Little, Big by John Crowley

“‘Please please follow all these instructions very carefully or I don’t know what might happen.’

Which is how Smoky came to be walking not riding to Edgewood, with a wedding-suit in his pack old not new, and food made not bought; and why he had begun to look around himself for a place to spend the night, that he must beg or find but not pay for.” (Little, Big, I.i)

Smoky Barnable’s journey to Edgewood, the home of his beloved bride-to-be Daily Alice, is thus constrained by these mysterious restrictions. We have already been told that the Drinkwater family, to which Daily Alice belongs, is “very religious,” although we’re never quite sure what religion that might be. But out of love, Smoky follows the instructions carefully, so very carefully, and because of his trust of Daily Alice, he believes that the danger is real. Smokey follows instructions for reasons he doesn’t understand, so his journey of love and to his beloved is at the same time an act of faith and a kind of pilgrimage.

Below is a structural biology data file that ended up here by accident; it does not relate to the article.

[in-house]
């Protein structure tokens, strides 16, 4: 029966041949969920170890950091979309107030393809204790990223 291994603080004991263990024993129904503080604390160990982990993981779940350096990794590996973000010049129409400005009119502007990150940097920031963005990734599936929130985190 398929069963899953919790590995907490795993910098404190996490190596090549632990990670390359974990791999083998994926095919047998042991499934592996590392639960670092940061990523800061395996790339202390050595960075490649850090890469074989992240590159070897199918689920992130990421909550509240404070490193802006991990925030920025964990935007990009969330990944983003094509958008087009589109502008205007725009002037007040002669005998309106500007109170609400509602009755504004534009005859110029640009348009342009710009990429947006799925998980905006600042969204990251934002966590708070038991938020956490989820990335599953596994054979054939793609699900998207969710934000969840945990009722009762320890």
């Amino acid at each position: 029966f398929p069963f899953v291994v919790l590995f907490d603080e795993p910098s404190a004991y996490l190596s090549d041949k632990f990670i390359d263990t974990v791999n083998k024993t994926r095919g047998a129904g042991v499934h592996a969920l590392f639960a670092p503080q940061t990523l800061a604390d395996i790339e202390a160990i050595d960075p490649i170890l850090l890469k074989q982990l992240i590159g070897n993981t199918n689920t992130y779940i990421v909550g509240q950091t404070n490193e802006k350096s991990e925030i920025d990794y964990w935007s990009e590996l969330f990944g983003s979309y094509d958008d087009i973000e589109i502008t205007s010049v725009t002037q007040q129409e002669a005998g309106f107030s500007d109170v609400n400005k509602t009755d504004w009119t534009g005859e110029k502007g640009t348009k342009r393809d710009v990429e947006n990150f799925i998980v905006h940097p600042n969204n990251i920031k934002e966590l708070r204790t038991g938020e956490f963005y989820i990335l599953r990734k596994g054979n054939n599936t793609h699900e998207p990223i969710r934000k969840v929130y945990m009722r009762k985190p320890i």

The restrictions carry a kind of religious significance. The wedding suit must be old not new, preparing him for the “something old” tradition of marriage. Neither the food nor the lodging can be paid for, and signifies a moving away from the world of commerce represented by the City, just as his journey to Edgewood does. To get to Edgewood, Smoky must enter a kind of poverty in which money has no value. And he can rely on himself or others for his lodging, but not on money. In a word, Smoky must rely on Providence.

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About Joseph Burke

Economist
This entry was posted in Fantasy, Literature, Modern and tagged , . Bookmark the permalink.

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